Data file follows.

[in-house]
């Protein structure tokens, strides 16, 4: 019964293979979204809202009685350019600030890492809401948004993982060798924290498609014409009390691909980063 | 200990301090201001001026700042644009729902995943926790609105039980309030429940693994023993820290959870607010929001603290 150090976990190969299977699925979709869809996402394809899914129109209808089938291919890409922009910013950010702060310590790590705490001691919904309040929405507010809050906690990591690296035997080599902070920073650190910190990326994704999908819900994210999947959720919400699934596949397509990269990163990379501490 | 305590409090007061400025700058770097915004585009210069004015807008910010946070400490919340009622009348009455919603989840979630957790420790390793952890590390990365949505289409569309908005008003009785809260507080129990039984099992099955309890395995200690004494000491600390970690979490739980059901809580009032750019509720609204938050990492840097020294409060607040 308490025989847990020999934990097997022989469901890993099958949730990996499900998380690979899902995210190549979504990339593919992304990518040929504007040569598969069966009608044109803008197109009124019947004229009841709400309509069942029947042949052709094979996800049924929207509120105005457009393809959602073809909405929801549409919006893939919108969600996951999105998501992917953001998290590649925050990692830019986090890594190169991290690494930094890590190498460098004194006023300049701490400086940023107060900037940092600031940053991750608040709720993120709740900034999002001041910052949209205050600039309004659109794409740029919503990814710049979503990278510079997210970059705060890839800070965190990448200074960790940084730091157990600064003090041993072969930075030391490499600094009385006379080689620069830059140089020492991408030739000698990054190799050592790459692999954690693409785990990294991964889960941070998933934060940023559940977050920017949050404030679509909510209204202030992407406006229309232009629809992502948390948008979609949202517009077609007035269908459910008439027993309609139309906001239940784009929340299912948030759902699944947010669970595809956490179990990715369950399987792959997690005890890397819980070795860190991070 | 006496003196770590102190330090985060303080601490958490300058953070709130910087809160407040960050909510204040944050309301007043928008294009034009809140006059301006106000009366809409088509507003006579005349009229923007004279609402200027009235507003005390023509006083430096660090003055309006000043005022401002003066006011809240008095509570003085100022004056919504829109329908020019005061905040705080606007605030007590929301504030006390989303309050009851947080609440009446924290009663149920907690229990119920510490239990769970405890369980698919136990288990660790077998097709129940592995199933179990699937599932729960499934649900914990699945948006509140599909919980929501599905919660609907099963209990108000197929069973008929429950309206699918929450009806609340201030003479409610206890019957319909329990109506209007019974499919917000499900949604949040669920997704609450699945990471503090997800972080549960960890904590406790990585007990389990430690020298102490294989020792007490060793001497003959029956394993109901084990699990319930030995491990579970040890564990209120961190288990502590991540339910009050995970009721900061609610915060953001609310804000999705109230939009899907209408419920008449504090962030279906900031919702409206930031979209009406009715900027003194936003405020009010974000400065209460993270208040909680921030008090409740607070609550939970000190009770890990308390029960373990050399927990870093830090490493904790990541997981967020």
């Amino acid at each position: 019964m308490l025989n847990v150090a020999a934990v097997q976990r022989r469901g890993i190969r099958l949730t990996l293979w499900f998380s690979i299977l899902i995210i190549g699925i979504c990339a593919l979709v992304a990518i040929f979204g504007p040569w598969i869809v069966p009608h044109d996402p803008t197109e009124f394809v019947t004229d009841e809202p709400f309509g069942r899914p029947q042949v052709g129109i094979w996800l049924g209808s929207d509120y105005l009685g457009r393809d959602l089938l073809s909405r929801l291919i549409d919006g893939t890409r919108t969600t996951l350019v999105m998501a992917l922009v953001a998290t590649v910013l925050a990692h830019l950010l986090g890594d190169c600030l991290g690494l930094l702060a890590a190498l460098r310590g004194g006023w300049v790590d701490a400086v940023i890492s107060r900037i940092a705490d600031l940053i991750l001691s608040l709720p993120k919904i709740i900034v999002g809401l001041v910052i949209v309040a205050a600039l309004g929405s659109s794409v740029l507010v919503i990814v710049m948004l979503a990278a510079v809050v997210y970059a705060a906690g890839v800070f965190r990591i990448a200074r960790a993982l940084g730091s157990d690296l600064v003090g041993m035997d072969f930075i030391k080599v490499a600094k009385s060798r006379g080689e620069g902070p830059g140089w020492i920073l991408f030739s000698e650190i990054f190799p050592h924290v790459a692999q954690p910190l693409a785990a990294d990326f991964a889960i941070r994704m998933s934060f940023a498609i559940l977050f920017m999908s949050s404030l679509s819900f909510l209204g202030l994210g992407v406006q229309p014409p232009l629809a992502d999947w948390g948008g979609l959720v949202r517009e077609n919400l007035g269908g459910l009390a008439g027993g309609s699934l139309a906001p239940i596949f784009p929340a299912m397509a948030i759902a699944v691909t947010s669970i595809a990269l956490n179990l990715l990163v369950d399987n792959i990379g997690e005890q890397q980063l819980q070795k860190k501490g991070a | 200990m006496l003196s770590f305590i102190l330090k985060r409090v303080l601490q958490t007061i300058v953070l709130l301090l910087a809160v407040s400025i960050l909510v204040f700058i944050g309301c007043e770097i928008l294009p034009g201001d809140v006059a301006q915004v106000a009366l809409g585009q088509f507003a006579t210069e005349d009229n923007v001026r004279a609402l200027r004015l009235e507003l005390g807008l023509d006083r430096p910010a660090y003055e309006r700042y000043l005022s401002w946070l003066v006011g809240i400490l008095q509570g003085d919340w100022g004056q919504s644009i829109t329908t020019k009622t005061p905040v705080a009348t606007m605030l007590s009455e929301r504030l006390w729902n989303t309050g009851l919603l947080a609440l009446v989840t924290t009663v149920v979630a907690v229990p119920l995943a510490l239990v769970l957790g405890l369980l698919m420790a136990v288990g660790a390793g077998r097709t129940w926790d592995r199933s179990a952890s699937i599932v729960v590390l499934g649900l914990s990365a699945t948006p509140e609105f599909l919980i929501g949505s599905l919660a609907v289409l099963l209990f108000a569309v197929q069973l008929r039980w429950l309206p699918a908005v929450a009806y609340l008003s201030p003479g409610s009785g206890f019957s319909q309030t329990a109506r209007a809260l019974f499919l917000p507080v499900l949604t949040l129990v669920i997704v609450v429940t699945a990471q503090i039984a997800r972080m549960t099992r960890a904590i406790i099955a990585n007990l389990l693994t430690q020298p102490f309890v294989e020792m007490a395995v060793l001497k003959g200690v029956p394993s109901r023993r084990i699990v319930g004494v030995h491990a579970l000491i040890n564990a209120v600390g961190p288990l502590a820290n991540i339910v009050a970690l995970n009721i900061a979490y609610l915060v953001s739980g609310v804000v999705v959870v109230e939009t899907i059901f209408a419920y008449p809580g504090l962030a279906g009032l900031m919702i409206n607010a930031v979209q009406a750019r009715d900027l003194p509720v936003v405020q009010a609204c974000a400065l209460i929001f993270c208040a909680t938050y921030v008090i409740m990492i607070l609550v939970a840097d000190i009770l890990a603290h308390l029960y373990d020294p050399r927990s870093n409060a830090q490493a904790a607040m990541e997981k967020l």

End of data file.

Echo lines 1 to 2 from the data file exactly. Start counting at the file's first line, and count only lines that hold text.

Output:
[in-house]
């Protein structure tokens, strides 16, 4: 019964293979979204809202009685350019600030890492809401948004993982060798924290498609014409009390691909980063 | 200990301090201001001026700042644009729902995943926790609105039980309030429940693994023993820290959870607010929001603290 150090976990190969299977699925979709869809996402394809899914129109209808089938291919890409922009910013950010702060310590790590705490001691919904309040929405507010809050906690990591690296035997080599902070920073650190910190990326994704999908819900994210999947959720919400699934596949397509990269990163990379501490 | 305590409090007061400025700058770097915004585009210069004015807008910010946070400490919340009622009348009455919603989840979630957790420790390793952890590390990365949505289409569309908005008003009785809260507080129990039984099992099955309890395995200690004494000491600390970690979490739980059901809580009032750019509720609204938050990492840097020294409060607040 308490025989847990020999934990097997022989469901890993099958949730990996499900998380690979899902995210190549979504990339593919992304990518040929504007040569598969069966009608044109803008197109009124019947004229009841709400309509069942029947042949052709094979996800049924929207509120105005457009393809959602073809909405929801549409919006893939919108969600996951999105998501992917953001998290590649925050990692830019986090890594190169991290690494930094890590190498460098004194006023300049701490400086940023107060900037940092600031940053991750608040709720993120709740900034999002001041910052949209205050600039309004659109794409740029919503990814710049979503990278510079997210970059705060890839800070965190990448200074960790940084730091157990600064003090041993072969930075030391490499600094009385006379080689620069830059140089020492991408030739000698990054190799050592790459692999954690693409785990990294991964889960941070998933934060940023559940977050920017949050404030679509909510209204202030992407406006229309232009629809992502948390948008979609949202517009077609007035269908459910008439027993309609139309906001239940784009929340299912948030759902699944947010669970595809956490179990990715369950399987792959997690005890890397819980070795860190991070 | 006496003196770590102190330090985060303080601490958490300058953070709130910087809160407040960050909510204040944050309301007043928008294009034009809140006059301006106000009366809409088509507003006579005349009229923007004279609402200027009235507003005390023509006083430096660090003055309006000043005022401002003066006011809240008095509570003085100022004056919504829109329908020019005061905040705080606007605030007590929301504030006390989303309050009851947080609440009446924290009663149920907690229990119920510490239990769970405890369980698919136990288990660790077998097709129940592995199933179990699937599932729960499934649900914990699945948006509140599909919980929501599905919660609907099963209990108000197929069973008929429950309206699918929450009806609340201030003479409610206890019957319909329990109506209007019974499919917000499900949604949040669920997704609450699945990471503090997800972080549960960890904590406790990585007990389990430690020298102490294989020792007490060793001497003959029956394993109901084990699990319930030995491990579970040890564990209120961190288990502590991540339910009050995970009721900061609610915060953001609310804000999705109230939009899907209408419920008449504090962030279906900031919702409206930031979209009406009715900027003194936003405020009010974000400065209460993270208040909680921030008090409740607070609550939970000190009770890990308390029960373990050399927990870093830090490493904790990541997981967020």